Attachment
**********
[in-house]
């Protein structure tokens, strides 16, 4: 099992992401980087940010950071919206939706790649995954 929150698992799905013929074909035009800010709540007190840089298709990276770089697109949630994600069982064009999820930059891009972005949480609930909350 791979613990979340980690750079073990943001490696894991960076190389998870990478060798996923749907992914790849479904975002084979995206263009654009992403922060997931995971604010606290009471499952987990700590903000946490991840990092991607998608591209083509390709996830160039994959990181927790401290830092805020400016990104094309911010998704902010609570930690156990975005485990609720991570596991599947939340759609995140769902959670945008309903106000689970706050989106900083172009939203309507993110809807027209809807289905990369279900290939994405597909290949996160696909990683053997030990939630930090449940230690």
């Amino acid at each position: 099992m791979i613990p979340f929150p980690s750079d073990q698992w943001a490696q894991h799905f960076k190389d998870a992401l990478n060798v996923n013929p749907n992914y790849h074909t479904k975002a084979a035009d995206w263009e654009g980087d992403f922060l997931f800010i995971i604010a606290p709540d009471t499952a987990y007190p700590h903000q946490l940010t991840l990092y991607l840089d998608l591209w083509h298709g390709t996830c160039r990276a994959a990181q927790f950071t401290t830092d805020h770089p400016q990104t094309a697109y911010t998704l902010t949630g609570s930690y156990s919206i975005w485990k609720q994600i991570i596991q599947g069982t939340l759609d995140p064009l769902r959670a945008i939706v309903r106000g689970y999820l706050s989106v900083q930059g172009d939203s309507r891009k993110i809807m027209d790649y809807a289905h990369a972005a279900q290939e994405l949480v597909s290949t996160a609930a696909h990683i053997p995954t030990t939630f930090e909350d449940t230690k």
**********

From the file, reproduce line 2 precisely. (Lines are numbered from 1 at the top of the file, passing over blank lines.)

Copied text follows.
């Protein structure tokens, strides 16, 4: 099992992401980087940010950071919206939706790649995954 929150698992799905013929074909035009800010709540007190840089298709990276770089697109949630994600069982064009999820930059891009972005949480609930909350 791979613990979340980690750079073990943001490696894991960076190389998870990478060798996923749907992914790849479904975002084979995206263009654009992403922060997931995971604010606290009471499952987990700590903000946490991840990092991607998608591209083509390709996830160039994959990181927790401290830092805020400016990104094309911010998704902010609570930690156990975005485990609720991570596991599947939340759609995140769902959670945008309903106000689970706050989106900083172009939203309507993110809807027209809807289905990369279900290939994405597909290949996160696909990683053997030990939630930090449940230690």